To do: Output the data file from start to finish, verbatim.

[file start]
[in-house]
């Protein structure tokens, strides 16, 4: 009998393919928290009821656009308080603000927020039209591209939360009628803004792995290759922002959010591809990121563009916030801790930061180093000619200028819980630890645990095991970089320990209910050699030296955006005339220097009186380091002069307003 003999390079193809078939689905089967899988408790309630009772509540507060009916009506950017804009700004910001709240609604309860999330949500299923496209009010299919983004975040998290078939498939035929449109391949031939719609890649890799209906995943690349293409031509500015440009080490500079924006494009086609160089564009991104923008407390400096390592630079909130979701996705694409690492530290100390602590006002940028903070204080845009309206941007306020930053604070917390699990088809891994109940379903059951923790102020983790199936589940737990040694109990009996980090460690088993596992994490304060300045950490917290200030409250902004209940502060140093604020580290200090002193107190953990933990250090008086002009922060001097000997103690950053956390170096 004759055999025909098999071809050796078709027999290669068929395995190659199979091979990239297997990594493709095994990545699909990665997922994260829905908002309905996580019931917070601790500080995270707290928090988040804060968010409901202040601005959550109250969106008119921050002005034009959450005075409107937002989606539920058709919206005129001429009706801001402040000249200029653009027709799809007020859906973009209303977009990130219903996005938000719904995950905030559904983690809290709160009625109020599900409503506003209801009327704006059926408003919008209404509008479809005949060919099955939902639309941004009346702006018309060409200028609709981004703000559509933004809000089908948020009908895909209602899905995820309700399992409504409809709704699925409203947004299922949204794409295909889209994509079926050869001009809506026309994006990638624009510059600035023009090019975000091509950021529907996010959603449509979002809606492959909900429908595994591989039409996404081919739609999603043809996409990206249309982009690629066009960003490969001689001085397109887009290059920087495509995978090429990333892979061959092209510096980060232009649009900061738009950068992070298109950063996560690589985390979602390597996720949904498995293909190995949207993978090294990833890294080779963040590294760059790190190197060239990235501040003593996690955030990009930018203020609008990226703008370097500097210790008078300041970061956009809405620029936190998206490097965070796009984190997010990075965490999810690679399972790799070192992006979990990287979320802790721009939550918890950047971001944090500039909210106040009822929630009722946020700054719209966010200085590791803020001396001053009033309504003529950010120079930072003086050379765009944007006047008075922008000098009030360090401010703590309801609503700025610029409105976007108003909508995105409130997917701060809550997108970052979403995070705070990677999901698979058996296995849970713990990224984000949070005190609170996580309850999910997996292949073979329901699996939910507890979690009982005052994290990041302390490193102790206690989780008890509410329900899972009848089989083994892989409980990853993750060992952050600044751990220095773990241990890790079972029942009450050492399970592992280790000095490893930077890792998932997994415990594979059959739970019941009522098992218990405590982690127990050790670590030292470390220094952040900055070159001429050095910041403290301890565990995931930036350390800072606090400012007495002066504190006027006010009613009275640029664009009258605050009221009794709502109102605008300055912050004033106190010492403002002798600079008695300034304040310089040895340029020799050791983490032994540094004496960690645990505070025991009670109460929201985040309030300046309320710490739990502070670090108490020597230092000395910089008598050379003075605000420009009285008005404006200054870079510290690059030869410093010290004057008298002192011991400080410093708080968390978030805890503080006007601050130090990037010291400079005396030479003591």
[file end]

[in-house]
């Protein structure tokens, strides 16, 4: 009998393919928290009821656009308080603000927020039209591209939360009628803004792995290759922002959010591809990121563009916030801790930061180093000619200028819980630890645990095991970089320990209910050699030296955006005339220097009186380091002069307003 003999390079193809078939689905089967899988408790309630009772509540507060009916009506950017804009700004910001709240609604309860999330949500299923496209009010299919983004975040998290078939498939035929449109391949031939719609890649890799209906995943690349293409031509500015440009080490500079924006494009086609160089564009991104923008407390400096390592630079909130979701996705694409690492530290100390602590006002940028903070204080845009309206941007306020930053604070917390699990088809891994109940379903059951923790102020983790199936589940737990040694109990009996980090460690088993596992994490304060300045950490917290200030409250902004209940502060140093604020580290200090002193107190953990933990250090008086002009922060001097000997103690950053956390170096 004759055999025909098999071809050796078709027999290669068929395995190659199979091979990239297997990594493709095994990545699909990665997922994260829905908002309905996580019931917070601790500080995270707290928090988040804060968010409901202040601005959550109250969106008119921050002005034009959450005075409107937002989606539920058709919206005129001429009706801001402040000249200029653009027709799809007020859906973009209303977009990130219903996005938000719904995950905030559904983690809290709160009625109020599900409503506003209801009327704006059926408003919008209404509008479809005949060919099955939902639309941004009346702006018309060409200028609709981004703000559509933004809000089908948020009908895909209602899905995820309700399992409504409809709704699925409203947004299922949204794409295909889209994509079926050869001009809506026309994006990638624009510059600035023009090019975000091509950021529907996010959603449509979002809606492959909900429908595994591989039409996404081919739609999603043809996409990206249309982009690629066009960003490969001689001085397109887009290059920087495509995978090429990333892979061959092209510096980060232009649009900061738009950068992070298109950063996560690589985390979602390597996720949904498995293909190995949207993978090294990833890294080779963040590294760059790190190197060239990235501040003593996690955030990009930018203020609008990226703008370097500097210790008078300041970061956009809405620029936190998206490097965070796009984190997010990075965490999810690679399972790799070192992006979990990287979320802790721009939550918890950047971001944090500039909210106040009822929630009722946020700054719209966010200085590791803020001396001053009033309504003529950010120079930072003086050379765009944007006047008075922008000098009030360090401010703590309801609503700025610029409105976007108003909508995105409130997917701060809550997108970052979403995070705070990677999901698979058996296995849970713990990224984000949070005190609170996580309850999910997996292949073979329901699996939910507890979690009982005052994290990041302390490193102790206690989780008890509410329900899972009848089989083994892989409980990853993750060992952050600044751990220095773990241990890790079972029942009450050492399970592992280790000095490893930077890792998932997994415990594979059959739970019941009522098992218990405590982690127990050790670590030292470390220094952040900055070159001429050095910041403290301890565990995931930036350390800072606090400012007495002066504190006027006010009613009275640029664009009258605050009221009794709502109102605008300055912050004033106190010492403002002798600079008695300034304040310089040895340029020799050791983490032994540094004496960690645990505070025991009670109460929201985040309030300046309320710490739990502070670090108490020597230092000395910089008598050379003075605000420009009285008005404006200054870079510290690059030869410093010290004057008298002192011991400080410093708080968390978030805890503080006007601050130090990037010291400079005396030479003591």